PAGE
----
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Immunol Lett. 2004 Apr 15;92(3):237-43.

Induction of SARS-nucleoprotein-specific immune response by use of DNA vaccine.

Author information

1
Huadong Research Institute For Medical Biotechnics, 293 Zhong Shan East Road, Nanjing 210002, PR China. mszhu00@yahoo.com

Abstract

Induction of effective cytotoxic T lymphocyte (CTL) and/or a specific antibody against conserved viral proteins may be essential to the development of a safe and effective severe acute respiratory syndrome coronavirus (SARS-Cov) vaccine. DNA vaccination represents a new strategy for induction of humoral and cellular immune response. To determine the ability of SARS-Cov nucleoprotein (N protein) to induce antiviral immunity, in this report, we established a stable C2C12 line expressing SARS-Cov N protein, which was used as a target for specific CTL assay. We also expressed recombinant N proteins in Escherichia coli and prepared N protein-specific polyclonal antibodies. C3H/He mice were immunized with N protein-expressible pcDN-fn vector by intramuscular injections. We found that the DNA vaccination induced both N protein-specific antibody and specific CTL activity to the target. When C3H/He mice were immunized by three separate injections, high antibody titre (1:3200-1:6400, average titre is 1:4580) and high CTL activity (67.4+/-8.4% (E:T = 25:1), 69.6+/-6.7% (E:T = 50:1) and 71.8+/-6.2% (E:T = 100:1)) were observed. In the case of two vaccine injections, CTL activity was also high (56.6+/-12.7% (E:T = 25:1), 57.4+/-11.7% (E:T = 50:1) and 63.0+/-6.3% (E:T = 100:1)) However, antibody titres were much lower (1:200-1:3200, average titre is 1:980). Our results suggest that SARS-Cov nucleocapsid gene might be a candidate gene for SARS DNA vaccination.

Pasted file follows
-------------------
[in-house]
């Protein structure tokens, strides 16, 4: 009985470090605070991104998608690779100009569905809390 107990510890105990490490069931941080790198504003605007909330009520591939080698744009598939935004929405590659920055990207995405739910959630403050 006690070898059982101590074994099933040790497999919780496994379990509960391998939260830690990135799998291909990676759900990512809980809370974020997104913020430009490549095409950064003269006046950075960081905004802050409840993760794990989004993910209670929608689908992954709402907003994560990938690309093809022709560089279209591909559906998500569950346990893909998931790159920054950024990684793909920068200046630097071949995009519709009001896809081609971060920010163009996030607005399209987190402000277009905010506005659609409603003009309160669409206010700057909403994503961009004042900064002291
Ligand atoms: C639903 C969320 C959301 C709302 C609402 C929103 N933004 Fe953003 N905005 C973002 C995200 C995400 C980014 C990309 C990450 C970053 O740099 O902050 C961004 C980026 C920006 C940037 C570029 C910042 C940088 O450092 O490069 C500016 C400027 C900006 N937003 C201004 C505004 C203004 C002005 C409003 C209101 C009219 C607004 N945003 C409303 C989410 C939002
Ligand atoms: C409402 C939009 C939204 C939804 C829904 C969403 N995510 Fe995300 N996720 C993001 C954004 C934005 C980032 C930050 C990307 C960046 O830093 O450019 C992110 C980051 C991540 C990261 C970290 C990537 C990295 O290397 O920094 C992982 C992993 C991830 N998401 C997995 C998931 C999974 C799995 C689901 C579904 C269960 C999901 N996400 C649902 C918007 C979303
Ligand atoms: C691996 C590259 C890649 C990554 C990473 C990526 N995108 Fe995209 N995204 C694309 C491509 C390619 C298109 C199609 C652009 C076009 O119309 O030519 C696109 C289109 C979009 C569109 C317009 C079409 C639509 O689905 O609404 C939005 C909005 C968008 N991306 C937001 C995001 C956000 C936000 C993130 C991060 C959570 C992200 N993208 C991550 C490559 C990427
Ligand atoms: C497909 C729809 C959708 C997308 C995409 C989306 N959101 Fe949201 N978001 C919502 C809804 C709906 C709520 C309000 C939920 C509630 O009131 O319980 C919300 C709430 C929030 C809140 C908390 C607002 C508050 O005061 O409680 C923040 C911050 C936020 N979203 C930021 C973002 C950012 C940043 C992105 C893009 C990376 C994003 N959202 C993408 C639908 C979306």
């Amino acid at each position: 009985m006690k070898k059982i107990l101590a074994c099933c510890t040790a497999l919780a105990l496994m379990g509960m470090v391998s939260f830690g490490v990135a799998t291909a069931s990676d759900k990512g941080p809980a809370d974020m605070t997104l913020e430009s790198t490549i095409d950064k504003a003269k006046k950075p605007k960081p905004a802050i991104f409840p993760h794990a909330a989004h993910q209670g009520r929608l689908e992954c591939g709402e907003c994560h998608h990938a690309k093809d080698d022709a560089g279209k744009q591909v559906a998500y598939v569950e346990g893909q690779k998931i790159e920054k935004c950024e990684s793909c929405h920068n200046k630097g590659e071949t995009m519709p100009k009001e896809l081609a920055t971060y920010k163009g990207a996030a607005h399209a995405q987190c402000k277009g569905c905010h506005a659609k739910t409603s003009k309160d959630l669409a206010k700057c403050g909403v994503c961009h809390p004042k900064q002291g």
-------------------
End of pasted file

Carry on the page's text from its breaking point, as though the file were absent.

PMID:
15081618
DOI:
10.1016/j.imlet.2004.01.001
[Indexed for MEDLINE]

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